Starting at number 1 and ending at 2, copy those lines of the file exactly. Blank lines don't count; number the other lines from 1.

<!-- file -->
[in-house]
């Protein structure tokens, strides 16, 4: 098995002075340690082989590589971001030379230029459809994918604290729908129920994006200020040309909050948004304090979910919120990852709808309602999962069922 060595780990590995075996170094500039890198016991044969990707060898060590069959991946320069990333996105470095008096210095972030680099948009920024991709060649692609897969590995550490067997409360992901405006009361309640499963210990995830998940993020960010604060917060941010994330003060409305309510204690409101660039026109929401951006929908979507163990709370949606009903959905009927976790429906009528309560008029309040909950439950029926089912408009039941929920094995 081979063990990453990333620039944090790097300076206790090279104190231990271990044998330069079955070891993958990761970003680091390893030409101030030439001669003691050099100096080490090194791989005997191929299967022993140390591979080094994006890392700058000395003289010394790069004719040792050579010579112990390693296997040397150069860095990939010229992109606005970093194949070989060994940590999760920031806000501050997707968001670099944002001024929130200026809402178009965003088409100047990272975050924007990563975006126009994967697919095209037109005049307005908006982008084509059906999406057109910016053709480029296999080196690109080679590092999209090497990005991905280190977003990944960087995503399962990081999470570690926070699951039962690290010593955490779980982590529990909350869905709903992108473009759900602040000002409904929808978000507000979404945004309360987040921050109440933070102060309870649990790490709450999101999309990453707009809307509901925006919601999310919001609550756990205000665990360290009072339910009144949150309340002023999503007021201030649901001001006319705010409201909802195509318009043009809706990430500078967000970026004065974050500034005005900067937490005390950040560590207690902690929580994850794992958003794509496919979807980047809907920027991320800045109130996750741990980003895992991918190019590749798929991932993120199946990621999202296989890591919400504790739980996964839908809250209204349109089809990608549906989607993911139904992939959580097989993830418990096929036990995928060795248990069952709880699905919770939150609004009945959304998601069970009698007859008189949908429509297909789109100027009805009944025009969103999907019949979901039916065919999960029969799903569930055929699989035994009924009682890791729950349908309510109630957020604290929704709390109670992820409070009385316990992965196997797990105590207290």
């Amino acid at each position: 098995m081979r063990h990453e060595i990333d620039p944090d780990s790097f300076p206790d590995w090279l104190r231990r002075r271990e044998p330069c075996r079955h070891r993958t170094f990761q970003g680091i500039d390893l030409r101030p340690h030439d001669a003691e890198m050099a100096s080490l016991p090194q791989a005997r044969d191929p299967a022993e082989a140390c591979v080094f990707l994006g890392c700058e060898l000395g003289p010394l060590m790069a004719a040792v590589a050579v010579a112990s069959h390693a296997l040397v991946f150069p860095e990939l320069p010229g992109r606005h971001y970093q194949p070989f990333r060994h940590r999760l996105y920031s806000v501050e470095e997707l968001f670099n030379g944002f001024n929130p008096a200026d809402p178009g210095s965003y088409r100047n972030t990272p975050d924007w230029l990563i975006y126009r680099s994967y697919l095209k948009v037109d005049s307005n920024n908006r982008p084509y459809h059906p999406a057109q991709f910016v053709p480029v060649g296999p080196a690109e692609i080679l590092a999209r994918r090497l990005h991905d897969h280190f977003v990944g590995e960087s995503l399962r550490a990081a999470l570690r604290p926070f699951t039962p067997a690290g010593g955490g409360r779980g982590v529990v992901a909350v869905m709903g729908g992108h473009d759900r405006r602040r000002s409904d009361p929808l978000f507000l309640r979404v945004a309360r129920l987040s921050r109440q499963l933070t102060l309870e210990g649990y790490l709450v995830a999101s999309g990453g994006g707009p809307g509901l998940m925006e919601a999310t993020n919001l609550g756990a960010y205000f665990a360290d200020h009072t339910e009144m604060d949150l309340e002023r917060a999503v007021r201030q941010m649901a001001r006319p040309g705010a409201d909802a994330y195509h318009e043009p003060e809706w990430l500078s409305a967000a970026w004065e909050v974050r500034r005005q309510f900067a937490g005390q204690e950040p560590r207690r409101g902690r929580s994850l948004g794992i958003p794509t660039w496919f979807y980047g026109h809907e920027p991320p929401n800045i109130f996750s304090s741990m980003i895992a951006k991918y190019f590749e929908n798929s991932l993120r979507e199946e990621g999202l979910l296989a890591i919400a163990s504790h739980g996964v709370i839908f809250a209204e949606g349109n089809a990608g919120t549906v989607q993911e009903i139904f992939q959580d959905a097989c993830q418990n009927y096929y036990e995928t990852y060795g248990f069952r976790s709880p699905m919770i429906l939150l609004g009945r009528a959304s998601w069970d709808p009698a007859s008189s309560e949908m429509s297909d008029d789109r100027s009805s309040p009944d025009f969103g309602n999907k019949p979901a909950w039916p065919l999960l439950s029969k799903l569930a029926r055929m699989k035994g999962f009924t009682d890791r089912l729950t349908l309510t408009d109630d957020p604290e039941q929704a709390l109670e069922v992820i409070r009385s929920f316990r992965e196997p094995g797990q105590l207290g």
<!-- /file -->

[in-house]
């Protein structure tokens, strides 16, 4: 098995002075340690082989590589971001030379230029459809994918604290729908129920994006200020040309909050948004304090979910919120990852709808309602999962069922 060595780990590995075996170094500039890198016991044969990707060898060590069959991946320069990333996105470095008096210095972030680099948009920024991709060649692609897969590995550490067997409360992901405006009361309640499963210990995830998940993020960010604060917060941010994330003060409305309510204690409101660039026109929401951006929908979507163990709370949606009903959905009927976790429906009528309560008029309040909950439950029926089912408009039941929920094995 081979063990990453990333620039944090790097300076206790090279104190231990271990044998330069079955070891993958990761970003680091390893030409101030030439001669003691050099100096080490090194791989005997191929299967022993140390591979080094994006890392700058000395003289010394790069004719040792050579010579112990390693296997040397150069860095990939010229992109606005970093194949070989060994940590999760920031806000501050997707968001670099944002001024929130200026809402178009965003088409100047990272975050924007990563975006126009994967697919095209037109005049307005908006982008084509059906999406057109910016053709480029296999080196690109080679590092999209090497990005991905280190977003990944960087995503399962990081999470570690926070699951039962690290010593955490779980982590529990909350869905709903992108473009759900602040000002409904929808978000507000979404945004309360987040921050109440933070102060309870649990790490709450999101999309990453707009809307509901925006919601999310919001609550756990205000665990360290009072339910009144949150309340002023999503007021201030649901001001006319705010409201909802195509318009043009809706990430500078967000970026004065974050500034005005900067937490005390950040560590207690902690929580994850794992958003794509496919979807980047809907920027991320800045109130996750741990980003895992991918190019590749798929991932993120199946990621999202296989890591919400504790739980996964839908809250209204349109089809990608549906989607993911139904992939959580097989993830418990096929036990995928060795248990069952709880699905919770939150609004009945959304998601069970009698007859008189949908429509297909789109100027009805009944025009969103999907019949979901039916065919999960029969799903569930055929699989035994009924009682890791729950349908309510109630957020604290929704709390109670992820409070009385316990992965196997797990105590207290």